Bob Marshall’s June 2023 BLS Analysis for Recruiters
The 7 June 2023 Articles…
81% of Enterprise CIOs Plan to Raise IT Headcount this Year
Daily News, June 27, 2023
As part of their talent strategy and to meet critical skills demands, 81% of chief information officers in large organizations plan to increase IT headcount this year, according to a report by Gartner. The report found that only 14% of CIOs expect their IT staff to decrease and 5% expect their headcount to remain the same.
“Attracting and retaining technology talent remain critical areas of concern for CIOs,” said Jose Ramirez, senior principal analyst at Gartner. “Even with advances in artificial intelligence, Gartner predicts that the global job impact will be neutral in the next several years due to enterprise adoption lags, implementation times and learning curves.”
According to the report, 67% of large-enterprise CIOs plan to grow their IT headcount by at least 10% to support their enterprise’s digital initiatives. However, while CIOs are looking to expand their IT teams, many have faced roadblocks in hiring due to economic conditions. Economic volatility resulted in slower IT hiring, according to 41%. Other roadblocks included decreasing overall IT budgets, cited by 35%, and IT hiring freezes, cited by 29%.
“CIOs are taking proactive steps to combat economic volatility by relaxing geographic and role requirements to expand their IT talent pipeline,” Ramirez said. “Some organizations have found success by hiring early career technologists and providing upskilling opportunities to fill critical technology needs.”
The report also found that with the growing demand for IT talent, the most important candidate qualities CIOs look for during the hiring process are requisite technical skills, soft skills and cultural fit. In addition, CIOs cite cybersecurity, cloud platforms and customer and user experience as the 3 most critical technical skills in 2023.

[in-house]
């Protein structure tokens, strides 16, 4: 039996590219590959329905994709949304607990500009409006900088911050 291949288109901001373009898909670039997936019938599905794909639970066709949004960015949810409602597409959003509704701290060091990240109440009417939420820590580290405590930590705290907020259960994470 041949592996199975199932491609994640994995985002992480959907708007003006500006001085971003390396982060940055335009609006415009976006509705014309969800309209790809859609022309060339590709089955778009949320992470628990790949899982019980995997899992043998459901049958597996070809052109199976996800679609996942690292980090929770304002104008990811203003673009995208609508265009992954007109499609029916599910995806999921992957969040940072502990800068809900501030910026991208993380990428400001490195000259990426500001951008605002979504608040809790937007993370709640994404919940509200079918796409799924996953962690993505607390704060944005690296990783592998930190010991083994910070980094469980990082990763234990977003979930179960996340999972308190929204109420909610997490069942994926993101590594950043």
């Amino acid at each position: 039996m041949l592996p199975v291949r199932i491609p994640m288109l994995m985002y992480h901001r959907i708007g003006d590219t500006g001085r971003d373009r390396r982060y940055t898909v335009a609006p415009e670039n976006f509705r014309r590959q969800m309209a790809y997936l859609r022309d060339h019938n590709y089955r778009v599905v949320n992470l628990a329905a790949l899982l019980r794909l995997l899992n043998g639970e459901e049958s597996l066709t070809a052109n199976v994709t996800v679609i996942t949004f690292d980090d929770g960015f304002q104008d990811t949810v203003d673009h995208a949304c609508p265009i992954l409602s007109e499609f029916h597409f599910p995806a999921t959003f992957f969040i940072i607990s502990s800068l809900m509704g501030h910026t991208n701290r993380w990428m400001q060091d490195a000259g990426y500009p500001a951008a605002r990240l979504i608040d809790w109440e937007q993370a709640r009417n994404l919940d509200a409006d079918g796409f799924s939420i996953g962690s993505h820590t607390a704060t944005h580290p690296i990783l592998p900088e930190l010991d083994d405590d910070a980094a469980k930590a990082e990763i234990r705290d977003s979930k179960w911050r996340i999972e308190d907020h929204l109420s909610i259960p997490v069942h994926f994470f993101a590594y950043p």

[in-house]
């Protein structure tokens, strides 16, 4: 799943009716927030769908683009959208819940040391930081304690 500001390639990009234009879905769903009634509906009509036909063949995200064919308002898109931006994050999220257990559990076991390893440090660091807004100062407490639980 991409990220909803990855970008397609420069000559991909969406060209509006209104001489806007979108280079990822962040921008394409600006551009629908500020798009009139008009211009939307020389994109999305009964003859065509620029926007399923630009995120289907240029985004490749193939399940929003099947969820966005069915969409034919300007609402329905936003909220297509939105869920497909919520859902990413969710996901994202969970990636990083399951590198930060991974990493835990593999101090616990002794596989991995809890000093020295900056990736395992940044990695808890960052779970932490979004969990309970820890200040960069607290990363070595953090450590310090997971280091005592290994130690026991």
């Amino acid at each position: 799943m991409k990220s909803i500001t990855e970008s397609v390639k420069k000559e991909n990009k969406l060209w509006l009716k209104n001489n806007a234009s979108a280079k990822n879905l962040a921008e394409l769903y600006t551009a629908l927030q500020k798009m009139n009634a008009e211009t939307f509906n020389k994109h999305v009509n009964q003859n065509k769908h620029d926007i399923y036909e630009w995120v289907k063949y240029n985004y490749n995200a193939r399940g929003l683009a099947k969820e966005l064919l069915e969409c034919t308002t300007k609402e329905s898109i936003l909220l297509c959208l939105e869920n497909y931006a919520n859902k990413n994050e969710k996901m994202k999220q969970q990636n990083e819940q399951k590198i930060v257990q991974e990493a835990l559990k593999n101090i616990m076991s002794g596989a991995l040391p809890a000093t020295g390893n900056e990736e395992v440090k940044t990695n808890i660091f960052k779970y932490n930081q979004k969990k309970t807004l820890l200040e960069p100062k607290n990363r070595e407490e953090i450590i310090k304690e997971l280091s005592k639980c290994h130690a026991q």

Business Activity Growth at 3-month Low in June, Jobs Grow at Slowest Rate Since January; S&P Report
Daily News, June 26, 2023
S&P’s Global Flash US Composite Purchasing Managers Index signaled a further expansion of business activity at the end of the second quarter, although the rate of growth slowed to a three-month low. The index is now at a reading of 53.0, down from 54.3 in May.
Manufacturers reported a renewed contraction in production, while service providers saw a slower but still solid upturn in output.
Jobs growth sank to the slowest since January. Although higher wages added to firms’ costs, selling price inflation for goods and services hit a 32-month low.
“The overall rate of expansion of business activity in the US remained robust in June, consistent with GDP rising at a rate of 1.7% to put second quarter growth in the region of 2%,” said Chris Williamson, chief business economist at S&P Global Market Intelligence.
However, Williamson noted that growth remains dependent on service sector spending, with manufacturing slipping back into decline after three months of growth.
“While improving supply conditions had helped boost manufacturing production in prior months, an increasingly severe downturn in new orders means factories are running out of work,” he said.
Services firms continued to hire amid greater new orders. That said, the rate of job creation eased to the weakest since January amid challenges replacing voluntary leavers, according to the report.
In response to problems hiring sufficient new staff, the level of outstanding business at service providers increased in June. The upturn followed a decline seen in May, though it was only marginal overall. Strong demand conditions helped support an uptick in business confidence in June. Firms were upbeat in their expectations for output over the coming year, with the level of optimism the highest since May 2022.